• Graduate Research Assistant. Assist department chairperson, faculty members, or other professional staff members in college or university by performing teaching or teaching-related duties, such as teaching lower level courses, developing teaching materials, preparing and giving examinations, and grading examinations or papers. Graduate assistants must be enrolled in a graduate school program. Graduate assistants who primarily perform non-teaching duties, such as laboratory research, should be reported in the occupational category related to the work performed.
  • High School Teacher. Instruct students in secondary public or private schools in one or more subjects at the secondary level, such as English, mathematics, or social studies. May be designated according to subject matter specialty, such as typing instructors, commercial teachers, or English teachers.
  • Instructional Systems Specialist. Develop instructional material, coordinate educational content, and incorporate current technology in specialized fields that provide guidelines to educators and instructors for developing curricula and conducting courses.
  • Kindergarten Teacher. Teach elemental natural and social science, personal hygiene, and literature to children from 4 to 6 years old. Promote physical, mental, and social development. May be required to hold State certification.
  • Middle School Teacher. Teach students in public or private schools in one or more subjects at the middle, intermediate, or junior high level, which falls between elementary and senior high school as defined by applicable State laws and regulations.
  • Vocational Instructor. Teach or instruct vocational or occupational subjects at the postsecondary level (but at less than the baccalaureate) to students who have graduated or left high school. Includes correspondence school instructors; industrial, commercial and government training instructors; and adult education teachers and instructors who prepare persons to operate industrial machinery and equipment and transportation and communications equipment. Teaching may take place in public or private schools whose primary business is education or in a school associated with an organization whose primary business is other than education.

EDUCATIONAL OPPORTUNITIES: Teaching Assistant Training

San Diego City College - San Diego, CA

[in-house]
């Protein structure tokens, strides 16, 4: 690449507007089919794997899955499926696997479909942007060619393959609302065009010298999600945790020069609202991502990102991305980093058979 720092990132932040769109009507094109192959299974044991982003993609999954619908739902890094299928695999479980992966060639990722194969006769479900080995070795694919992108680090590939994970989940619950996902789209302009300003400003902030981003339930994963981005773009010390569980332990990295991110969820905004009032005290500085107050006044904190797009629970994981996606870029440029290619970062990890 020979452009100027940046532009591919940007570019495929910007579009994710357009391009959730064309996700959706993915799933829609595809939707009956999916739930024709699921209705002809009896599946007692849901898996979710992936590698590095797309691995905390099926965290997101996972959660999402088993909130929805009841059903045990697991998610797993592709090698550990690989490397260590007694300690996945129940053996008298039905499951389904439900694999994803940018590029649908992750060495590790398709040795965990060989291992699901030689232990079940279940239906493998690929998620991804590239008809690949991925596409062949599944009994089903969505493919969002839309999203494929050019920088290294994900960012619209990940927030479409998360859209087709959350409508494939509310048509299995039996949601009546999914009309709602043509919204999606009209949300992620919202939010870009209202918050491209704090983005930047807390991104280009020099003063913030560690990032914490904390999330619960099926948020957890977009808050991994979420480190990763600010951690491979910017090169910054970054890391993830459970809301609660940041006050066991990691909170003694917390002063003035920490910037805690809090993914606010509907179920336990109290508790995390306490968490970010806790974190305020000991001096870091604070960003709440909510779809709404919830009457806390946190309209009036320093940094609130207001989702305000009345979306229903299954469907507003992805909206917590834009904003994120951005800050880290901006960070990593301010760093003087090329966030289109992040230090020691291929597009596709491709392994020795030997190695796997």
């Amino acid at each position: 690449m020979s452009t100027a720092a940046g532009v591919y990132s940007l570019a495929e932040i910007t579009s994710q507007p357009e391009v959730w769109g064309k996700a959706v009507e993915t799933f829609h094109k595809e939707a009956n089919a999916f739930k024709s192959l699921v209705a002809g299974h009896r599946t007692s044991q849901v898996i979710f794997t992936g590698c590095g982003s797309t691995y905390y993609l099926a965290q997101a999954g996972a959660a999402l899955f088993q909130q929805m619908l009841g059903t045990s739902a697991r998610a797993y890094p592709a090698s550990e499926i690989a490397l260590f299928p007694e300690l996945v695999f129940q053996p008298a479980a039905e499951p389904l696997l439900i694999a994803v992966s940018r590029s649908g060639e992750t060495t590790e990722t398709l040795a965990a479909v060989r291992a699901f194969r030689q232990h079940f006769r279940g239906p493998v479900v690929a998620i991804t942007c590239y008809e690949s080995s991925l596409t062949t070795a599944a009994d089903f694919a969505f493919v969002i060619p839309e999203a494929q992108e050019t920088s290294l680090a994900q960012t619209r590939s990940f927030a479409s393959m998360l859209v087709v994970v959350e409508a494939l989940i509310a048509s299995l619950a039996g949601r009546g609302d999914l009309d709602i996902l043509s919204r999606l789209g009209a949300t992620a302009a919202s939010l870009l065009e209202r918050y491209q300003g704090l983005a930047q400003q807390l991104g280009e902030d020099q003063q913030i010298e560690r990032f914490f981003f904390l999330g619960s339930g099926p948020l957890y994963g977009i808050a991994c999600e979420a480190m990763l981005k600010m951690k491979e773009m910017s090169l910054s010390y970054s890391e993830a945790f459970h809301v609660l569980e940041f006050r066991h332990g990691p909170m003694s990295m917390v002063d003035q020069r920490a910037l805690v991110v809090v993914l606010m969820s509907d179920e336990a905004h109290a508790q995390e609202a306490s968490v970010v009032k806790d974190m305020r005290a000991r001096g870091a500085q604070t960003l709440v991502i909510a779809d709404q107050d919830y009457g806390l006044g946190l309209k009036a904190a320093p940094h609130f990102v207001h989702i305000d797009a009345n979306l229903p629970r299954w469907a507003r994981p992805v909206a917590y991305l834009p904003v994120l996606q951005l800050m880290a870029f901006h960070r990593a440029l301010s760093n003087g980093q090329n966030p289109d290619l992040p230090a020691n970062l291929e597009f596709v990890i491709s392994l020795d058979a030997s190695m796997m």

San Diego City College, 1313 Park Boulevard, San Diego, CA 92101-4787. San Diego City College is a large college located in San Diego, California. It is a public school with primarily 2-year programs and has 17,372 students. San Diego City College has an associate's degree program in Teacher Assistant/Aide which graduated one student in 2008.


San Diego, California
San Diego, California photo by FlickreviewR

San Diego is situated in San Diego County, California. It has a population of over 1,279,329, which has grown by 4.6% over the last ten years. The cost of living index in San Diego, 141, is far greater than the national average. New single-family homes in San Diego are valued at $323,700 on average, which is well above the state average. In 2008, six hundred forty-one new homes were constructed in San Diego, down from seven hundred forty-eight the previous year.

The three big industries for women in San Diego are health care, educational services, and professional, scientific, and technical services. For men, it is professional, scientific, and technical services, accommodation and food services, and construction. The average travel time to work is about 23 minutes. More than 35.0% of San Diego residents have a bachelor's degree, which is higher than the state average. The percentage of residents with a graduate degree, 13.4%, is higher than the state average.

The unemployment rate in San Diego is 10.5%, which is less than California's average of 12.3%.

The percentage of San Diego residents that are affiliated with a religious congregation, 43.7%, is less than both the national and state average. Penasquitos Nazarene Church, Peace Lutheran Church and Paul E Kidd African Methodist Episcopal Church are some of the churches located in San Diego. The most common religious groups are the Catholic Church, the LDS (Mormon) Church and the Southern Baptist Convention.

San Diego is home to the Zlac Rowing Club and the Rancho Los Penasquitos Golf Course as well as Adobe Bluffs Park and John F Kennedy Park. Shopping malls in the area include San Diego Factory Outlet Shopping Center, San Carlos Shopping Center and Montgomery Plaza Shopping Center. Visitors to San Diego can choose from Best Western Posada at the Yac, Beachfront San Diego and Banana Bungalow Hostel San Diego for temporary stays in the area.